12 September 2007

If divorce in Sri Lanka had the same level of social acceptance as in America, our divorce statistics would be off the chart. Comparing Sri Lanka’s divorce statistics to that of America leads to a sense of false social superiority.

A low divorce rate is not an indicator of marital success. It is an indicator of BOTH marital success and a society’s willingness to suffer unhappiness in order to conform to social norms. In the U.S. more and more people are unwilling to be unhappy. And western societies tend to accept and support divorcees while we shun them and frown upon them, adding insult to injury. Divorce is blasphemy. People remain locked in unhappy marriages and children grow up under the influence of unhappy marriages. A civilized split is better than family strife. (It is better to seek statistics than trust the television: not every divorce in the America narrowly averts murder. Sometimes it is just “irreconcilable differences”)

But there may be another force at work. Americans in particular seem less and less willing to compromise and accept flaws in a potential partner. Many Americans are single because their standards of Mr. and Ms. Right are too high. But that part of the equation is not my concern. My concern is how the statistics lie about one of our most serious social problems. I will go so far as to say that the majority of Sri Lankan marriages are unhappy. Even if we cannot be certain of that, we can be certain of this: most Sri Lankan married WOMEN are unhappy. It is often the wife who is left “holding the short end of the stick” in a marriage. Also, in our Indian/Hindu-descendant culture, even after a divorce or breakup it is the woman who is often considered at fault. Surprisingly, women themselves perpetuate this system. Until she herself has to face family strife or divorce, the average Sri Lankan woman is the chief component in the system of ostracism against divorcees.


Separation of Concern

10 September 2007

Separation of concern between the legislature (parliament) and the executive (the president and the cabinet) cannot be maintained if there are links between the two – especially if both comprise the same individuals. Members of the legislature should not hold ministerial positions. I have failed to find any provisions in the Sri Lankan constitution that forbid such intermingling. It should not be allowed. The concept of Balance of Power which is central to modern democracy can only work if the powers of the legislature, executive and judiciary are set AGAINST each other. Both the legislature and judiciary should be able to question the actions of the executive. This cannot happen if the branches are friendly to each other.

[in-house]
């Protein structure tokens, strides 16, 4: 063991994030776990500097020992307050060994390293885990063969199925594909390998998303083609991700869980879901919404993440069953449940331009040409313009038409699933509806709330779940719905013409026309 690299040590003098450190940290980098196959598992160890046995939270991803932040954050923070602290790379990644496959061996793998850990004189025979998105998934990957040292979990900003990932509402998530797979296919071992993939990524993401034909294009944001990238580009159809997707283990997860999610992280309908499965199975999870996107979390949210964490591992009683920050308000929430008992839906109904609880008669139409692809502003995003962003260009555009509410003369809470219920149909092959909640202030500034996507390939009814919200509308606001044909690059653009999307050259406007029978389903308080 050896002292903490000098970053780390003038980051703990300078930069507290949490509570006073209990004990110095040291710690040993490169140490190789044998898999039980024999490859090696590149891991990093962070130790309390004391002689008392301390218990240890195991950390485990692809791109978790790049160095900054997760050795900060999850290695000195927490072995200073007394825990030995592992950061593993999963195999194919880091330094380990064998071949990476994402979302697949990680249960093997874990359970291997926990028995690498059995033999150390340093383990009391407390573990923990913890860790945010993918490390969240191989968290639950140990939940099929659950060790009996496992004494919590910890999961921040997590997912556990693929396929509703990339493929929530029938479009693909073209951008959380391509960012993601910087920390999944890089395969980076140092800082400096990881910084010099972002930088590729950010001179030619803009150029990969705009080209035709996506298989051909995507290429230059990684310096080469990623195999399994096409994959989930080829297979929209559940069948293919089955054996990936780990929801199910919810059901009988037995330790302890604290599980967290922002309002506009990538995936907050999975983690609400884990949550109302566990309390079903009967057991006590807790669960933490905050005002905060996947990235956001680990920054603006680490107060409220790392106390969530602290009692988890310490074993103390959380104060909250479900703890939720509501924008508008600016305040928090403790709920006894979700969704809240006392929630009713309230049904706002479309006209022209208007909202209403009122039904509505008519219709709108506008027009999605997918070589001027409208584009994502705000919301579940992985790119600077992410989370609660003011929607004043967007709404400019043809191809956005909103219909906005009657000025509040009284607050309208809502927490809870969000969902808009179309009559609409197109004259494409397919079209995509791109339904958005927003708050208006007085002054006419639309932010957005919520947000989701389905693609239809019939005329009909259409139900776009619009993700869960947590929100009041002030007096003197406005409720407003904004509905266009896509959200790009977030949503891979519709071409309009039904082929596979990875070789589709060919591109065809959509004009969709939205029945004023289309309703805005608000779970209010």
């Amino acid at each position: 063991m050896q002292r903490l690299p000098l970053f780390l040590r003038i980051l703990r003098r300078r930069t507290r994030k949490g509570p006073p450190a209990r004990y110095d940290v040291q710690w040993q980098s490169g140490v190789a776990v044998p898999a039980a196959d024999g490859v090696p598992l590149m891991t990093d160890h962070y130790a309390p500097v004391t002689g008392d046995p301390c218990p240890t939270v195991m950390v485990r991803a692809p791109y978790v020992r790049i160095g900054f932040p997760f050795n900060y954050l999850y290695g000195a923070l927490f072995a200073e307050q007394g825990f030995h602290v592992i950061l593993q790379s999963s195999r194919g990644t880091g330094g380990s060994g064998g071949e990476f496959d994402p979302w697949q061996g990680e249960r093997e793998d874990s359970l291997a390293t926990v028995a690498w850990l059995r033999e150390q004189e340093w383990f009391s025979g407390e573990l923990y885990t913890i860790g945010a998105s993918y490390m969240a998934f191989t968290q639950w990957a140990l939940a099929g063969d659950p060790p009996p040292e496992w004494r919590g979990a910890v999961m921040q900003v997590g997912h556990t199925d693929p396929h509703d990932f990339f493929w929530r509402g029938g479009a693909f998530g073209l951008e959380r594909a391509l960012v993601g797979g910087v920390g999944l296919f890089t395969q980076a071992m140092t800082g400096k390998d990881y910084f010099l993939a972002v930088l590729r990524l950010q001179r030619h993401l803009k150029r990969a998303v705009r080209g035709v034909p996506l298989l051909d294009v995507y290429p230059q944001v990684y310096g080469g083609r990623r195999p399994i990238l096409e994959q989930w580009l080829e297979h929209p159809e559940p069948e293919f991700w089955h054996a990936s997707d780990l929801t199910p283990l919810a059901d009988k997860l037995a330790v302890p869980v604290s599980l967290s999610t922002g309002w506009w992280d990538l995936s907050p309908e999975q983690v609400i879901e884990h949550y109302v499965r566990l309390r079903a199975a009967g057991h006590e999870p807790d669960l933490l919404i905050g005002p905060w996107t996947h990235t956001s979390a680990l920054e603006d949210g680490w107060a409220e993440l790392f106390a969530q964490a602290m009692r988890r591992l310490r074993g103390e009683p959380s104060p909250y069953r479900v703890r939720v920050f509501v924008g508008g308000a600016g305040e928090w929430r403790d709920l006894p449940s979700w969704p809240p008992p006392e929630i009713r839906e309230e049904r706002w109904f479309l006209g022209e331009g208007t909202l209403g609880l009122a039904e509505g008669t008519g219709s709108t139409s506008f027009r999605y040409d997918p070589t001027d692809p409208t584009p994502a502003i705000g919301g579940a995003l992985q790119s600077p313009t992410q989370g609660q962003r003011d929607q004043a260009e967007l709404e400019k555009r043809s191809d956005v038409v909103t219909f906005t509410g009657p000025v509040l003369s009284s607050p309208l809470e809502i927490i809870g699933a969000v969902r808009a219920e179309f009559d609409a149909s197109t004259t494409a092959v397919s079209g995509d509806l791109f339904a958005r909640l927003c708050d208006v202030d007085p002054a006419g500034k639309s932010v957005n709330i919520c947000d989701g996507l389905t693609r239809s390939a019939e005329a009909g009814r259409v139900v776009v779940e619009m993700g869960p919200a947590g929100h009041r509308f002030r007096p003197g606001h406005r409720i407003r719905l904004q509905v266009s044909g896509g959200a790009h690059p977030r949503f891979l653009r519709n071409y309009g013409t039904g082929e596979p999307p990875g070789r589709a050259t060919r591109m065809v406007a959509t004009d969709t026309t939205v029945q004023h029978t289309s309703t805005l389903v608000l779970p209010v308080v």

“Paid Degrees”

6 September 2007

Some Sri Lankan public university graduates are in the habit of calling the qualifications of private university graduates “paid degrees”. Private university graduates in all fairness should turn around and call such people “beggars”. Entrance to Sri Lankan public universities is highly merit based and only the best get in, especially in the technical and scientific disciplines. Some of these highly intelligent students tend to suffer from inferiority complexes which turn into ‘superiority complexes’ as they begin to see themselves as the best-of-the-best and the only ones who are capable of or DESERVING of a university degree.

A tragedy of our system is that graduates who are meant to go into research and development end up being doctors and engineers. Graduates who were meant to become doctors and engineers end up as technicians or in various middle management/desk jobs. The reason: we do not have enough space in our universities for everyone who deserves entry. So we raise the bar above international standards. We get the best few but we do not have research or development. So they treat patients and work with equipment. The segment of the Sri Lankan population with an IQ sufficient for medicine or engineering ends up further below*. If some of these can afford to pay for their higher education, by all means allow them to do so.

The standards in private institutions are not necessarily too lax (not counting fraudulent establishments). The standards in public ones are too tight. Public university graduates have no right to resent somebody who has to work less hard to get his degree. The additional hard work the public university graduate has to put in is compensation for his inability to pay for what he receives.

Student union demands to regulate (or ban altogether) private universities should not be entertained in any form. A person who not only takes his gifted education for granted but also wants to deny others the opportunity to learn should NEVER be accepted into a university no matter how intelligent he is. An intelligent fool is a lot more dangerous than a stupid one.

* One of the reasons why third world professionals aboard often make their western counterparts look incompetent: we are pitting our top tier against their middle tier. Many of THEIR best people tend to be in R & D.